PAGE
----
This Month in New Horror Books: January 2020

January’s not what you’d call the busiest month in book publishing – while the year’s busy getting started, new titles tend to slow down. But that doesn’t mean there’s no new horror for you to read this month – below, we’ve rounded up six books out this month, ranging from dark fantasy to nonfiction horror scholarship.

January’s new horror titles:

  • The Night Country, Melissa Albert (Jan 7): The second book in Albert’s Hazel Wood series is out this month, and the fantasy is just as dark as ever. Alice and Ellery escaped the nightmare-fairy tale world known as the Hinterland, but something followed them home – something deadly.
  • A Nest of Nightmares, Lisa Tuttle (Jan 7): Originally published in 1986, A Nest of Nightmares never got a US release, but Valancourt Books’ Paperbacks From Hell reprint series is remedying that wrong this month. This collection of thirteen psychological horror stories soar on the strength of Tuttle’s elegant, precise writing and world-building.
  • Burn the Dark, S. A. Hunt (Jan 14): The first book in Hunt’s action-adventure horror series, about a popular YouTube personality’s adventures as a witch-hunter – but what her fans don’t know is that the footage is all real. An immensely fun read, this is a must if you’re looking for a novel that reads like The Blair Witch Project meets True Blood.
  • Follow Me to Ground, Sue Rainsford (Jan 21): This debut novel tells the nightmare-fairy tale story of a young woman, Ada, and her father, both gifted with healing powers that come at no small cost, and the young man who catches Ada’s eye and draws her beyond the boundaries of her own abilities. Deceptively scary.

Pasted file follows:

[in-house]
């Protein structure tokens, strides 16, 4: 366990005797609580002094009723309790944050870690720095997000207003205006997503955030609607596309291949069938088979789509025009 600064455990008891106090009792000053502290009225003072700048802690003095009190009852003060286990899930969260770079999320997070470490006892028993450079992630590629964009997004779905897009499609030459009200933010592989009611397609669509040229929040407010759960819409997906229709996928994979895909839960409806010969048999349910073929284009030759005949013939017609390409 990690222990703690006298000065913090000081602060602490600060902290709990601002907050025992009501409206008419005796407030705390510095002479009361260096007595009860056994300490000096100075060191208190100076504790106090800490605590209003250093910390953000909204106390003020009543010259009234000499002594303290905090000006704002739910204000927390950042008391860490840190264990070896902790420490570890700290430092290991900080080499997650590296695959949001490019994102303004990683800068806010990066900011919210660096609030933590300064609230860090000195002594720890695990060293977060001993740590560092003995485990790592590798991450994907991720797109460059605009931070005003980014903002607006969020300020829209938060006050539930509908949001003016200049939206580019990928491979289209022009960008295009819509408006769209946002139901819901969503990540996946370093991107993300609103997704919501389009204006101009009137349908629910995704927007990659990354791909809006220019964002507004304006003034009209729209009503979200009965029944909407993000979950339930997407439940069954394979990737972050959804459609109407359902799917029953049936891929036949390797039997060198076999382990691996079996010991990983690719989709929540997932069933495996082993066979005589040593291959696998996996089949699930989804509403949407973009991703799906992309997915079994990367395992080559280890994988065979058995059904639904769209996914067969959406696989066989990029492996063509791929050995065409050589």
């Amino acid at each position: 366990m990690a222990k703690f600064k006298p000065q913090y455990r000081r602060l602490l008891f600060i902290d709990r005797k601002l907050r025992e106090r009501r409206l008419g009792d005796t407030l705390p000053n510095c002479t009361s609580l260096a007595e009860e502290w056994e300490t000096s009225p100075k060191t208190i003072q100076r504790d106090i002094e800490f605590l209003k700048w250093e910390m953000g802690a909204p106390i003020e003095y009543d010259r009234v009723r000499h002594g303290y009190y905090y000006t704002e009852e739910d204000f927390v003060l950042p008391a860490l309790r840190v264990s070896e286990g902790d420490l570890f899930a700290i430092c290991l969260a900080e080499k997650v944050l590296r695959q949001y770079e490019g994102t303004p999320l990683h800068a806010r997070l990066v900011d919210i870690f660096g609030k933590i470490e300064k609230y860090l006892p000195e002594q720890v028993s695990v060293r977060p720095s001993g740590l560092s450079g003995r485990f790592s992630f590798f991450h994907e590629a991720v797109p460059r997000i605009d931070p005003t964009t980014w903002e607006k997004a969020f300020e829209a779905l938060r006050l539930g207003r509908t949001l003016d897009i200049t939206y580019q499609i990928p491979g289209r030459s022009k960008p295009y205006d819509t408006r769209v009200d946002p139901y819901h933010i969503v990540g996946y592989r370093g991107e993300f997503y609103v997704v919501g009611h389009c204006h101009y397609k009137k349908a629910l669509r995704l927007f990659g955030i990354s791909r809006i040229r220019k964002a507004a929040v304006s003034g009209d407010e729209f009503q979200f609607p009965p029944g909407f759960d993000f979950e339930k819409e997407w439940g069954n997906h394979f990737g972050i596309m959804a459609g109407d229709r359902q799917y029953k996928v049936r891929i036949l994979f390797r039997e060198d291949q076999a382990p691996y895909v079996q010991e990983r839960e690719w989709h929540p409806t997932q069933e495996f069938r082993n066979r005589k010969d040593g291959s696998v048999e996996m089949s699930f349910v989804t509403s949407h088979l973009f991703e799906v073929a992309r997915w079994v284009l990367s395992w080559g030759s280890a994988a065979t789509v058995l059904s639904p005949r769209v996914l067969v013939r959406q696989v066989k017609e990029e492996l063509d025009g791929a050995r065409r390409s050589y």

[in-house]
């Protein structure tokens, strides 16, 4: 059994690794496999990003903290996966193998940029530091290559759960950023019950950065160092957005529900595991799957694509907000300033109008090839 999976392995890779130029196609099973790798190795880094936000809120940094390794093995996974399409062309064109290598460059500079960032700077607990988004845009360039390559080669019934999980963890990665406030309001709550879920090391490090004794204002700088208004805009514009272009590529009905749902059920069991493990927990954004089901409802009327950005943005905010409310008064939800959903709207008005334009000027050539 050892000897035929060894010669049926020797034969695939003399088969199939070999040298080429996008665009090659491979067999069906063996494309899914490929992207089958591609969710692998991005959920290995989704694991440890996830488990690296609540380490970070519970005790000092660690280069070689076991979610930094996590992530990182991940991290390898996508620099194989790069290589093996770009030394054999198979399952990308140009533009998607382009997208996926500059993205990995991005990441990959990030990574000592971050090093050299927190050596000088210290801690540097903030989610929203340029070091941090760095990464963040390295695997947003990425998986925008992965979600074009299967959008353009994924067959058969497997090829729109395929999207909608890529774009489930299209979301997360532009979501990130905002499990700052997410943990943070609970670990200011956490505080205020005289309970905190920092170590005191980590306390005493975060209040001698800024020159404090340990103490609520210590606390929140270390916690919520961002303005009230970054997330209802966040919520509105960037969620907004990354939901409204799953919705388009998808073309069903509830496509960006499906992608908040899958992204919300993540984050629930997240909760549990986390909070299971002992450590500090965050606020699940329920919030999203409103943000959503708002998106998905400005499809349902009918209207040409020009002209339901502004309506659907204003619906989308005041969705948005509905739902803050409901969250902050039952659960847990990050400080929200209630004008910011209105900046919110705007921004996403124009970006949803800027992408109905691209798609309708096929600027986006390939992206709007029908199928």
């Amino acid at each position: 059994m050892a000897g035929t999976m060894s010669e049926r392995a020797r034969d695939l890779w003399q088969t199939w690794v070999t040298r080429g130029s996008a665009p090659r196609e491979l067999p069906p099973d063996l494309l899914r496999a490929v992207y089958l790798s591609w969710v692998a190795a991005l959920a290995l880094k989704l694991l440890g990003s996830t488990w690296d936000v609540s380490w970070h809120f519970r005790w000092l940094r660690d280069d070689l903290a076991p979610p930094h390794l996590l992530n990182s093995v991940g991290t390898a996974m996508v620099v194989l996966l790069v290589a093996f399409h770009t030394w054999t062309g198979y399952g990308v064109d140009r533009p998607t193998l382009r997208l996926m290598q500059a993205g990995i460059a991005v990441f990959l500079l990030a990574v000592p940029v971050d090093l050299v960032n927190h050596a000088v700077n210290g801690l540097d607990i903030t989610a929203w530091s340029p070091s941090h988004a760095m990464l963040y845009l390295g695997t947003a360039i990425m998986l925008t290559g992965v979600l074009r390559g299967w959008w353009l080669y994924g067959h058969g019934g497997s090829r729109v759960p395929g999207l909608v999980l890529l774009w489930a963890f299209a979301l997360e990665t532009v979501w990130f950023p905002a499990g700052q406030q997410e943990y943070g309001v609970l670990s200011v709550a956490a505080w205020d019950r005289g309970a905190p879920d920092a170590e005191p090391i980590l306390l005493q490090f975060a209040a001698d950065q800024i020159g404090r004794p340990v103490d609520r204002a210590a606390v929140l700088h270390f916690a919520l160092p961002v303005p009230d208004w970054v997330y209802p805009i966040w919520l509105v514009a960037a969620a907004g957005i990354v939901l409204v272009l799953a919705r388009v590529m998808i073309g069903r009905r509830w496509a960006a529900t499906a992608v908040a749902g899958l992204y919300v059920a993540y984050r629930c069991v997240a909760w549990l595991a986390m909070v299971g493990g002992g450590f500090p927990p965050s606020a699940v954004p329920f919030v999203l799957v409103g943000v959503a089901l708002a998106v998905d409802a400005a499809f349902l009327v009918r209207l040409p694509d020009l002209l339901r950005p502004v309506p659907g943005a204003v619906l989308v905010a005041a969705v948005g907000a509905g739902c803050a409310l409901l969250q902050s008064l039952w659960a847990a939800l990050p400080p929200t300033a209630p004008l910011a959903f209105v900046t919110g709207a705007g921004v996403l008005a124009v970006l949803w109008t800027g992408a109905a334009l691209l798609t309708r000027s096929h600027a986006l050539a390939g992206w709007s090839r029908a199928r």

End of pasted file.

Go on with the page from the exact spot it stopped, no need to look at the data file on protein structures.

• Prosper’s Demon, K. J. Parker (Jan 28): A darkly funny novella that’s soaked in blood and shadowed by demons. The narrator, unnamed, is an exorcist, and a very good one. But he’s not delicate, and he’s lost quite a few lives in the process. But when a royal scion and his tutor both show signs of possession, our narrator’s job is more complicated than he might think.
  • Blood Countess, Lana Popović (Jan 28): A YA historical horror novel that tells the story of Countess Elizabeth Báthory, the infamous serial murderer reputed to have bathed in the blood of young women to prolong her youth. Here, Anna, the Countess’s new chambermaid, must navigate the Countess’s moods and try her damnedest to stay alive.
  • Horror Fiction in the 20th Century: Exploring Literature’s Most Chilling Genre, Jess Nevins (Jan 31): A critical appraisal of the last century of horror lit, from pulp to ~literary~, this scholarly work traces movements, subgenres, and authors both major and overlooked within our favorite frightening genre.

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